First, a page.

Amongst high pitched giggles, I asked her if this was the first time she had tried this. ‘No used to do it ages ago, but not for a while. I use my kettle bell as a doorstop now!’ Everyone laughed. Would you try it again? ‘Yeah I reckon I might you know maybe it was a sign…’
Even the more traditional sport of basketball, was in a less traditional setting. A blow up court with portable baskets, that just allowed people to come and go as they pleased.
I was talking to two young coaches from Bristol Storm basketball club, Kacey Whitfield aged 12 and 17 year old Kim Kheing who, came to a similar event 5 years ago and tried it for the first time. She is now part of the regional south-west development squad and was here volunteering.
It was at the point of her revealing this profound moment of the true value of sport, that a dozen or so football fans on their to watch Bristol City marched through chanting, all looking a bit worse for wear. No one seemed to mind really. One fan gestured to a mum to throw him a basketball, she obliged. Despite looking quite drunk he actually sank the basket from a good 12 yards and at quite a tight angle. The crowd cheered. A future prospect perhaps.
Someone threw me a basketball, I stepped out the way and pretended I didn't see it.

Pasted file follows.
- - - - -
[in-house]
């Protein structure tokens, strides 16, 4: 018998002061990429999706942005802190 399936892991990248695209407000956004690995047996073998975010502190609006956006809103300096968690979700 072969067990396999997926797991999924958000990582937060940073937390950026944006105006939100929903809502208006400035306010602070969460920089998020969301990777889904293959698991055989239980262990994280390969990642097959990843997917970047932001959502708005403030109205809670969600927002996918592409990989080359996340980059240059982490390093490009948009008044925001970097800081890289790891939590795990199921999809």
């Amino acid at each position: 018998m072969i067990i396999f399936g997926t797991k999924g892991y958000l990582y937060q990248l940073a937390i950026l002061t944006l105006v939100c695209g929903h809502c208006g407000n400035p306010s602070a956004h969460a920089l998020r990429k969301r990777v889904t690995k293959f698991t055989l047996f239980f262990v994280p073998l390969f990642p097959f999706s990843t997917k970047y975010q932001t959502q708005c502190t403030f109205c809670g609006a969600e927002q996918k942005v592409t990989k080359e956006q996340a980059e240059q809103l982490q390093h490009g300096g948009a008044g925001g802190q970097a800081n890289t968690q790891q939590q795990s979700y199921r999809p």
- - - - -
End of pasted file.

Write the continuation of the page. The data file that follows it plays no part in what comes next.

It was nearing the end of the day, and up until this point I had avoided everything, under the guise of ‘doing journalism.’ But suddenly a voice cackled, ‘You gonna have a go then or what?’ It was one of the coaches from the bowls section of the festival. A long felt strip was laid down from Bristol Indoor Bowls Club. A misnomer because we were outdoors.
Well maybe this was a bit more like it. A more relaxed, sedate game. A game of technique and strategy. Maybe this was the level of exercise I needed. I obliged. One of the organisers of the whole event Darron Hamilton, challenged me to a game. A crowd emerged. Well a small crowd.
I threw down my first ball which rolled to the left and then kissed the jack. Onlookers were surprised. So was I. But I drew on my time playing bowls as a kid when we used to jump over the fence in Eastville Park.
Darron was struggling. He evidently didn’t even know which side the ‘bias’ was on. My next ball went down. And bang. Perfect. It was all coming back. I was a natural.
The final ball was to Darron. All my balls surrounded the jack. He had no chance.
He threw the ball down hard. Ricocheting off two of my balls it smashed into the jack dragging it with him. I lost. Everyone laughed. Except me.
Darron said, grinning broadly, ‘I wasn't even aiming for that ball!’
Sport can be fun, but it can also be cruel. I clearly wasn’ t ‘game’, but you could be. Give it a go. No excuses. What today demonstrated is sport can be played anywhere really, and there is probably something for everyone.
I left having had a great day. And licked my wounds with a nice cold west country ahem ahem ‘apple juice’ in a nearby hostelry. Lovely.
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- Type: Funny
- Date Created: 19/9/2017
- Created for: Bristol Post